How the American Civil War triggered an Environmental Crisis on the North Esk

The American Civil War forced a change in materials used for paper-making in the Esk Valleys with dire consequences for the pollution of the river North Esk – and a notorious court case

Paper making on the North Esk grew from a specialised local craft already well established in the 18th century to a globally significant industry supplying Edinburgh’s buoyant printing and publishing businesses. Until the 1860s cotton and linen rags were the main raw material for paper making, the industry had outgrown local supplies and was dependent on cotton rag from the United States. The American Civil War (1861-1865) cut off supplies. Consequently, the papermakers substituted esparto grass imported from Spain and North Africa. The processing of esparto required greater use of harsh alkali chemicals, producing toxic effluents and large quantities of organic matter all discharged into the river. Untreated sewage from the expanding towns along the river contributed to the ecological disaster. Aristocratic landowners downstream of the paper mills were incensed by the huge rafts of foam, generated by the papermaking process, drifting down the river and by the smell from untreated sewage. They did not recognise these as separate issues, instead they pursued the paper mill owners in “The 1866 North Esk Pollution Case”. A cholera pandemic had caused outbreaks in London and in Fraserburgh in the very week of the trial, yet barely merited a mention in the proceedings.

The legal case was prosecuted on the basis of nuisance under the law of property and eminent scientific witnesses testified on water chemistry and the capacity of rivers to purify discharges. Pleas were made on the basis that the economic benefits of industry outweighed environmental damage. The judge directed the jury to the narrowest interpretation of nuisance under the law of property. The judgement went in favour of the landowners, yet the consequences for the mill owners were limited. The Duke of Buccleuch had invested heavily in mining, railways and the new port of Granton as well as his extensive inherited agricultural holdings. His economic and political interests were enmeshed with the papermaking industry of the valley and the risk from the strict enforcement of environmental controls on his own investments may well also have inhibited full enforcement of the terms of the judgement.

The issues from 170 years ago have never gone away. A letter to the Scotsman in 1874 from the Provost of Musselburgh, which is a masterpiece of polemic, excoriated the upstream paper mill owners for their plan to dump their effluents on the seashore of Musselburgh via a sewer to be laid along the valley from Penicuik. Almost 150 years later on the Esk in July this year there was a major pollution incident caused by flooding of an abandoned coal mine, spilling contaminated water into the stream, and at the same time untreated sewage is also discharged into the river in ‘exceptional circumstances’ every other week.

It is clear that all the parties to the pollution of the river were, at worst, guilty of pursuing their “enlightened” self-interest. In the mid-19th century the belief in progress and the power of science to find a solution to every technical problem was pervasive and there was weighty evidence to support this conviction. For example, landowners and farmers in the Lothians had been early and enthusiastic adopters of the science of soil and plant nutrition. Between 1840 and 1855 the research findings of Justus Liebig had been taken up by British scientists and widely propagated to the landowning interests of the country. This led to a boom in the exploitation and rapid depletion of guano from remote Pacific and South Atlantic islands, then the development of a chemical industry producing phosphate from mineral sources. The nexus to Liebig can be traced further into the 20th century. August Hoffman, a star witness in the 1866 case and Liebig’s protégé, was appointed to a prestigious position in the School of Chemistry on his recommendation. Fritz Haber, Hoffman’s doctoral student developed a catalytic process for the fixation of atmospheric nitrogen. This process underpins the modern global fertilizer industry. The scientific witnesses called in the 1866 trial were almost exclusively adherents of Liebig. The 8th Duke of Argyll gave an address to the British Association on his inauguration as president in 1855. Those in attendance included: Sir Roderick Murchison, Sir David Brewster, Dr Lyon Playfair, William Thomson (later Lord Kelvin), Charles Darwin, Charles Lyell, John Tyndall (a pioneer in the science of climate change), Hugh Miller, Michael Faraday, Adam Sedgwick, Justus Liebig and several key witnesses in the 1866 North Esk case: William Allen Miller, Frederick Penny, and Edward Frankland. The duke’s speech surveyed the progress of the sciences since the previous meeting in Glasgow of the British Association in 1840. This covered a remarkable fifteen years of advances in many fields of science. Yet the insights of science seem impotent to effect changes in human behaviour where the beneficiary is the common good rather than the individual. If that was true in 1866, then it seems even more entrenched as a fact now. Perhaps there is a lesson for us all in the irony that the Duke of Buccleuch as an improving landowner and investor in the industrial development of the Lothians also suffered from the unintended consequences of economic growth. However, his biggest complaint in the trial was, according to the testimony of his head gardener, that His Grace’s peaches were blighted by contaminated water from the river. This may have influenced the jury more than all of the distinguished scientific witnesses.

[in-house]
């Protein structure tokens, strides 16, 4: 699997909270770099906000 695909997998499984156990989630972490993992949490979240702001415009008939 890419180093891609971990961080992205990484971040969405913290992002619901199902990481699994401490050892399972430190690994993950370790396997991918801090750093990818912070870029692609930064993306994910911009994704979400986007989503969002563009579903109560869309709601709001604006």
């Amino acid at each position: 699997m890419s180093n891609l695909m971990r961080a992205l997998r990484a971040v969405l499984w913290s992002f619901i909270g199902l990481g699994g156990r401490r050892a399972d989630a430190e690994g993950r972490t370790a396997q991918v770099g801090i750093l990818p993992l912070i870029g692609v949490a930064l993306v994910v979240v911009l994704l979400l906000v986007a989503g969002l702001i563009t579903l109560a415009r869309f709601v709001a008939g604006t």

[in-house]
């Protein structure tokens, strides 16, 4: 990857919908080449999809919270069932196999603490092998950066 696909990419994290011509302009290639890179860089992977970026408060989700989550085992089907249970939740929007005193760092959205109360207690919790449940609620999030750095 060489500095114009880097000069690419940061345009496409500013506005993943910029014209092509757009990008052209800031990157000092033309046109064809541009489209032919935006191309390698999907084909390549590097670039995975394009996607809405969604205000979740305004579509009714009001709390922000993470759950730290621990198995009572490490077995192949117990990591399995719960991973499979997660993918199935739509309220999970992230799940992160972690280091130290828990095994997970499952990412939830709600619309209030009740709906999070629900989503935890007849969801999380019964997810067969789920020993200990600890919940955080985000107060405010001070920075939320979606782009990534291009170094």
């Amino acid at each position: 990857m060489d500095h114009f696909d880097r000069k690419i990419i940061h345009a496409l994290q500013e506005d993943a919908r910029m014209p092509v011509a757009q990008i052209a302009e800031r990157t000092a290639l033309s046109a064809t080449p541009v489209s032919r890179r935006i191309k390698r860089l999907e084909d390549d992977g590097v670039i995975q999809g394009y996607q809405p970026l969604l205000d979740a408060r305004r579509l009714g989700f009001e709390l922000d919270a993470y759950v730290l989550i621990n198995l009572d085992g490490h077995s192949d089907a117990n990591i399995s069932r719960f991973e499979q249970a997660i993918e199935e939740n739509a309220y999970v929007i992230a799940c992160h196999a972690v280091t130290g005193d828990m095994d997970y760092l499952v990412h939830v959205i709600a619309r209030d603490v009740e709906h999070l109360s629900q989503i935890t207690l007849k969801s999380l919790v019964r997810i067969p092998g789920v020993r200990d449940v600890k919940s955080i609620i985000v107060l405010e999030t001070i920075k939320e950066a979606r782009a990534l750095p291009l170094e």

Rennie Frazer; Autumn 2020

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